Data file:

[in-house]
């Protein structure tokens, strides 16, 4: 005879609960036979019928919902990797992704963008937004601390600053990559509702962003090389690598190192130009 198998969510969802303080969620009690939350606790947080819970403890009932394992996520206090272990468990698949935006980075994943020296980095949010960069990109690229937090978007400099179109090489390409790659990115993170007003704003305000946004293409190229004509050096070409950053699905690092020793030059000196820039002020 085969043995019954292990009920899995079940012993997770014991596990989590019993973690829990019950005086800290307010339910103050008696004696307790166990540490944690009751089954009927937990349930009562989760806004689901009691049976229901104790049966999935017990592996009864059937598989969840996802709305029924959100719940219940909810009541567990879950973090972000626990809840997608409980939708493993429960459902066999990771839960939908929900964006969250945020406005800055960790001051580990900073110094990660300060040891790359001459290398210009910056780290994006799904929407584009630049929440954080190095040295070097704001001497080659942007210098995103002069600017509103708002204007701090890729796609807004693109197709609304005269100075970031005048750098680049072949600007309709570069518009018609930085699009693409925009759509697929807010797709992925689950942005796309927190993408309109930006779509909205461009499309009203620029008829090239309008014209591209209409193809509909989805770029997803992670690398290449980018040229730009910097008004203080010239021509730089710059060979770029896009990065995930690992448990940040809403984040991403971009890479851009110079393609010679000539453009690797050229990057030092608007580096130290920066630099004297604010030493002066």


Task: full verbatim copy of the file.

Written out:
[in-house]
């Protein structure tokens, strides 16, 4: 005879609960036979019928919902990797992704963008937004601390600053990559509702962003090389690598190192130009 198998969510969802303080969620009690939350606790947080819970403890009932394992996520206090272990468990698949935006980075994943020296980095949010960069990109690229937090978007400099179109090489390409790659990115993170007003704003305000946004293409190229004509050096070409950053699905690092020793030059000196820039002020 085969043995019954292990009920899995079940012993997770014991596990989590019993973690829990019950005086800290307010339910103050008696004696307790166990540490944690009751089954009927937990349930009562989760806004689901009691049976229901104790049966999935017990592996009864059937598989969840996802709305029924959100719940219940909810009541567990879950973090972000626990809840997608409980939708493993429960459902066999990771839960939908929900964006969250945020406005800055960790001051580990900073110094990660300060040891790359001459290398210009910056780290994006799904929407584009630049929440954080190095040295070097704001001497080659942007210098995103002069600017509103708002204007701090890729796609807004693109197709609304005269100075970031005048750098680049072949600007309709570069518009018609930085699009693409925009759509697929807010797709992925689950942005796309927190993408309109930006779509909205461009499309009203620029008829090239309008014209591209209409193809509909989805770029997803992670690398290449980018040229730009910097008004203080010239021509730089710059060979770029896009990065995930690992448990940040809403984040991403971009890479851009110079393609010679000539453009690797050229990057030092608007580096130290920066630099004297604010030493002066």